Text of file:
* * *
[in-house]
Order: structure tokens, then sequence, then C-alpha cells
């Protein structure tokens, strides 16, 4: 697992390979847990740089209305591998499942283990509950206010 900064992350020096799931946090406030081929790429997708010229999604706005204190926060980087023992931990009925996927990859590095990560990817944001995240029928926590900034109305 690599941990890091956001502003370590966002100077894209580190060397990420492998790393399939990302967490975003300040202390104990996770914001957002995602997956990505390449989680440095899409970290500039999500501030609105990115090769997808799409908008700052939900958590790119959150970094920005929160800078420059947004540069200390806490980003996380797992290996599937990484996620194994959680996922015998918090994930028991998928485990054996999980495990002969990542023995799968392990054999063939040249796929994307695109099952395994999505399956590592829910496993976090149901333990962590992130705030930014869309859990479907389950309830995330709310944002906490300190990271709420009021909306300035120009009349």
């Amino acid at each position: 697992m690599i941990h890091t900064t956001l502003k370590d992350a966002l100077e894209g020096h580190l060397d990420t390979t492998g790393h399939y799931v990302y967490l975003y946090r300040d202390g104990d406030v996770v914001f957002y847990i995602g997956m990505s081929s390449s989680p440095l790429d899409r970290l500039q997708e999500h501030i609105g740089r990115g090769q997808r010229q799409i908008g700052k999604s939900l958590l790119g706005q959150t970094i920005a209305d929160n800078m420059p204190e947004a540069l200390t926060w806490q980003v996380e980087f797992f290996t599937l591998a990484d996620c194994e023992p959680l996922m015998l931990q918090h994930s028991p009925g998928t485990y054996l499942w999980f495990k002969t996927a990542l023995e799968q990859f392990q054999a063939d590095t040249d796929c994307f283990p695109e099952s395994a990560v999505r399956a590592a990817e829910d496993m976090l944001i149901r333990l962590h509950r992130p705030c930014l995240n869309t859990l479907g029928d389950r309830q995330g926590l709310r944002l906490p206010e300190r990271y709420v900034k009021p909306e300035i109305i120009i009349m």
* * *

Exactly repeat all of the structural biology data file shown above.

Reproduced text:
[in-house]
Order: structure tokens, then sequence, then C-alpha cells
């Protein structure tokens, strides 16, 4: 697992390979847990740089209305591998499942283990509950206010 900064992350020096799931946090406030081929790429997708010229999604706005204190926060980087023992931990009925996927990859590095990560990817944001995240029928926590900034109305 690599941990890091956001502003370590966002100077894209580190060397990420492998790393399939990302967490975003300040202390104990996770914001957002995602997956990505390449989680440095899409970290500039999500501030609105990115090769997808799409908008700052939900958590790119959150970094920005929160800078420059947004540069200390806490980003996380797992290996599937990484996620194994959680996922015998918090994930028991998928485990054996999980495990002969990542023995799968392990054999063939040249796929994307695109099952395994999505399956590592829910496993976090149901333990962590992130705030930014869309859990479907389950309830995330709310944002906490300190990271709420009021909306300035120009009349």
């Amino acid at each position: 697992m690599i941990h890091t900064t956001l502003k370590d992350a966002l100077e894209g020096h580190l060397d990420t390979t492998g790393h399939y799931v990302y967490l975003y946090r300040d202390g104990d406030v996770v914001f957002y847990i995602g997956m990505s081929s390449s989680p440095l790429d899409r970290l500039q997708e999500h501030i609105g740089r990115g090769q997808r010229q799409i908008g700052k999604s939900l958590l790119g706005q959150t970094i920005a209305d929160n800078m420059p204190e947004a540069l200390t926060w806490q980003v996380e980087f797992f290996t599937l591998a990484d996620c194994e023992p959680l996922m015998l931990q918090h994930s028991p009925g998928t485990y054996l499942w999980f495990k002969t996927a990542l023995e799968q990859f392990q054999a063939d590095t040249d796929c994307f283990p695109e099952s395994a990560v999505r399956a590592a990817e829910d496993m976090l944001i149901r333990l962590h509950r992130p705030c930014l995240n869309t859990l479907g029928d389950r309830q995330g926590l709310r944002l906490p206010e300190r990271y709420v900034k009021p909306e300035i109305i120009i009349m």